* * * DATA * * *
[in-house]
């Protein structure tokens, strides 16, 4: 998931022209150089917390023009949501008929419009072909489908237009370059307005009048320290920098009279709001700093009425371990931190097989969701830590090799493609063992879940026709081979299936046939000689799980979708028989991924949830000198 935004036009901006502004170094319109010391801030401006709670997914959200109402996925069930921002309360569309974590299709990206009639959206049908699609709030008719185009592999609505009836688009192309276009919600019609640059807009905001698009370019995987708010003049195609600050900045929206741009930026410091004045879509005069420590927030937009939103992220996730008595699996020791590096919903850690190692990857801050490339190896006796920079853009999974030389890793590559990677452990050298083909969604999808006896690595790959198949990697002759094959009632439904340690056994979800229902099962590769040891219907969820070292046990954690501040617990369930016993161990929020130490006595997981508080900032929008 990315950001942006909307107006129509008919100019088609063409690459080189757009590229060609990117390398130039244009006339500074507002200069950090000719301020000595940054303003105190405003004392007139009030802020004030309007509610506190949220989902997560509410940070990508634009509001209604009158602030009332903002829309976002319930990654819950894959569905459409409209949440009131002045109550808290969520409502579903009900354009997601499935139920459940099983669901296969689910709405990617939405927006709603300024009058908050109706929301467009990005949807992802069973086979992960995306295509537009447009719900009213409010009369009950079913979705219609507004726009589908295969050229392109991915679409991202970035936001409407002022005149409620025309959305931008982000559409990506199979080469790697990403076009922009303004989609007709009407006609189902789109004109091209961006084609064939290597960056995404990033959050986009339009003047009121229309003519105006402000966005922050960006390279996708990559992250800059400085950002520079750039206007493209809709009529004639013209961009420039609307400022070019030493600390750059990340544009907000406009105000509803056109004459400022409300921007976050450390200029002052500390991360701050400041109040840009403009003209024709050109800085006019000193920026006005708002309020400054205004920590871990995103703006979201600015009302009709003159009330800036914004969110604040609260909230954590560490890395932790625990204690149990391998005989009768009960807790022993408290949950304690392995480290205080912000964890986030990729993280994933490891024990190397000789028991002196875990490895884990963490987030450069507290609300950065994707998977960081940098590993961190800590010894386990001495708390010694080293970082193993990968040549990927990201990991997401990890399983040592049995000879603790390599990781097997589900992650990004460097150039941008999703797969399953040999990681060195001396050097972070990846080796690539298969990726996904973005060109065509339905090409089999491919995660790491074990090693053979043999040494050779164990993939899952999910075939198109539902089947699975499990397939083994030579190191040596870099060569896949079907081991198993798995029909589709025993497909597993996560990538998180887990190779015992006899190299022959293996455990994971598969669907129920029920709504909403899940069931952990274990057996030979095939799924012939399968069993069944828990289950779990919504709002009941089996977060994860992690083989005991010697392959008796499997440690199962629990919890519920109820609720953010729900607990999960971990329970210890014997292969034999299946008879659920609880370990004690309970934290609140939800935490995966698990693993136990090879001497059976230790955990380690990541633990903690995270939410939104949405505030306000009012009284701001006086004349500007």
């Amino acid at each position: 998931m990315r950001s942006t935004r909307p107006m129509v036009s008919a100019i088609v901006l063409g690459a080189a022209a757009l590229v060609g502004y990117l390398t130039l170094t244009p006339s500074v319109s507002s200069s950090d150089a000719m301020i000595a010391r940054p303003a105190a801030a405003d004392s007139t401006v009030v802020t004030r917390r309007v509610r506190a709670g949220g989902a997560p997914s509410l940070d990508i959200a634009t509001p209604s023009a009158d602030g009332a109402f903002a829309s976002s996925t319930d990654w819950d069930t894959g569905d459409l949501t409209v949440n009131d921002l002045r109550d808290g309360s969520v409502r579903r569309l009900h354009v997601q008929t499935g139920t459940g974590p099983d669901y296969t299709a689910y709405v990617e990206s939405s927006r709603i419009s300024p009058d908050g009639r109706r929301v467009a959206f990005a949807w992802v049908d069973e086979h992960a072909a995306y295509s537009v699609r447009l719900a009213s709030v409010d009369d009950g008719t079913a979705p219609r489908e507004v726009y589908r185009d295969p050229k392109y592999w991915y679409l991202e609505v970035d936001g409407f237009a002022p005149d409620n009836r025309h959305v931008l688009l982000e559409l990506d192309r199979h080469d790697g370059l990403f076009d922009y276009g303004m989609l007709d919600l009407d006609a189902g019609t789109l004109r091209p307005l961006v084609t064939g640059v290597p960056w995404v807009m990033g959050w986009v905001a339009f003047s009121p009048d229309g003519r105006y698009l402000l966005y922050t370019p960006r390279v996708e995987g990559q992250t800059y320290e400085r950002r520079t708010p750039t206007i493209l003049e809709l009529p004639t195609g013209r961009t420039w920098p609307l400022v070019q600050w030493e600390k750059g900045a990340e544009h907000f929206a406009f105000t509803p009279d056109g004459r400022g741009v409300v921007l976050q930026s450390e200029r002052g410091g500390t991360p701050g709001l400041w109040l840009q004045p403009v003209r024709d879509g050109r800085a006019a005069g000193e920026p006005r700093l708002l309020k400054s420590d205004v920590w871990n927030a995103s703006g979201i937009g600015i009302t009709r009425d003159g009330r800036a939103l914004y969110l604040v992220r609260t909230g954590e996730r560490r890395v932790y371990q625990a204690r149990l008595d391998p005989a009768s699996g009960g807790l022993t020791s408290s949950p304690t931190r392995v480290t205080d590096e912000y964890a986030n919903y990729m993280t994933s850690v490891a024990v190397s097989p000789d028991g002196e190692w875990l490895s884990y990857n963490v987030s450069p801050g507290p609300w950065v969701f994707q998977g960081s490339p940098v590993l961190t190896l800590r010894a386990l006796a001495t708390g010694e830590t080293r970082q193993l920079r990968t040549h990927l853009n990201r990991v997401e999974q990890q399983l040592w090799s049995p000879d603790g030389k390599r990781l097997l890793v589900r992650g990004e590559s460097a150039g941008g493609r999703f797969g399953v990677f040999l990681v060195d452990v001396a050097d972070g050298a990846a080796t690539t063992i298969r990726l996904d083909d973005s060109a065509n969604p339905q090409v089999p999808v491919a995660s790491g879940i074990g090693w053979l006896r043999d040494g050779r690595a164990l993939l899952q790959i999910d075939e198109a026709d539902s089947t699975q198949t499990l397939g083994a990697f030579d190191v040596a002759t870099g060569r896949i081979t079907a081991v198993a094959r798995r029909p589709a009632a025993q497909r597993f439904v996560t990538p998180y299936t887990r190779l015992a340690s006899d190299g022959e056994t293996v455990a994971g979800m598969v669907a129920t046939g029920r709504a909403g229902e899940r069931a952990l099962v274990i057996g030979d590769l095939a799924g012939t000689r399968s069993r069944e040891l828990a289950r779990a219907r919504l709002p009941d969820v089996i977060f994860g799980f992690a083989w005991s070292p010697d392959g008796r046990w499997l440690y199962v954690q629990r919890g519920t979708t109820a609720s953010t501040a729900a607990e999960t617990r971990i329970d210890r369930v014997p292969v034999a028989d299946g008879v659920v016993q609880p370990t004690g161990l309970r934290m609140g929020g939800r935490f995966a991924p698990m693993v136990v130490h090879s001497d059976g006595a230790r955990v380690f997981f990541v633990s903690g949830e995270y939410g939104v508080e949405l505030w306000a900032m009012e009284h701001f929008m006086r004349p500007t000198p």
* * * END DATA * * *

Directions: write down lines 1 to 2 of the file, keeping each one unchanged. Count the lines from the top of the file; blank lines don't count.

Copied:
[in-house]
């Protein structure tokens, strides 16, 4: 998931022209150089917390023009949501008929419009072909489908237009370059307005009048320290920098009279709001700093009425371990931190097989969701830590090799493609063992879940026709081979299936046939000689799980979708028989991924949830000198 935004036009901006502004170094319109010391801030401006709670997914959200109402996925069930921002309360569309974590299709990206009639959206049908699609709030008719185009592999609505009836688009192309276009919600019609640059807009905001698009370019995987708010003049195609600050900045929206741009930026410091004045879509005069420590927030937009939103992220996730008595699996020791590096919903850690190692990857801050490339190896006796920079853009999974030389890793590559990677452990050298083909969604999808006896690595790959198949990697002759094959009632439904340690056994979800229902099962590769040891219907969820070292046990954690501040617990369930016993161990929020130490006595997981508080900032929008 990315950001942006909307107006129509008919100019088609063409690459080189757009590229060609990117390398130039244009006339500074507002200069950090000719301020000595940054303003105190405003004392007139009030802020004030309007509610506190949220989902997560509410940070990508634009509001209604009158602030009332903002829309976002319930990654819950894959569905459409409209949440009131002045109550808290969520409502579903009900354009997601499935139920459940099983669901296969689910709405990617939405927006709603300024009058908050109706929301467009990005949807992802069973086979992960995306295509537009447009719900009213409010009369009950079913979705219609507004726009589908295969050229392109991915679409991202970035936001409407002022005149409620025309959305931008982000559409990506199979080469790697990403076009922009303004989609007709009407006609189902789109004109091209961006084609064939290597960056995404990033959050986009339009003047009121229309003519105006402000966005922050960006390279996708990559992250800059400085950002520079750039206007493209809709009529004639013209961009420039609307400022070019030493600390750059990340544009907000406009105000509803056109004459400022409300921007976050450390200029002052500390991360701050400041109040840009403009003209024709050109800085006019000193920026006005708002309020400054205004920590871990995103703006979201600015009302009709003159009330800036914004969110604040609260909230954590560490890395932790625990204690149990391998005989009768009960807790022993408290949950304690392995480290205080912000964890986030990729993280994933490891024990190397000789028991002196875990490895884990963490987030450069507290609300950065994707998977960081940098590993961190800590010894386990001495708390010694080293970082193993990968040549990927990201990991997401990890399983040592049995000879603790390599990781097997589900992650990004460097150039941008999703797969399953040999990681060195001396050097972070990846080796690539298969990726996904973005060109065509339905090409089999491919995660790491074990090693053979043999040494050779164990993939899952999910075939198109539902089947699975499990397939083994030579190191040596870099060569896949079907081991198993798995029909589709025993497909597993996560990538998180887990190779015992006899190299022959293996455990994971598969669907129920029920709504909403899940069931952990274990057996030979095939799924012939399968069993069944828990289950779990919504709002009941089996977060994860992690083989005991010697392959008796499997440690199962629990919890519920109820609720953010729900607990999960971990329970210890014997292969034999299946008879659920609880370990004690309970934290609140939800935490995966698990693993136990090879001497059976230790955990380690990541633990903690995270939410939104949405505030306000009012009284701001006086004349500007």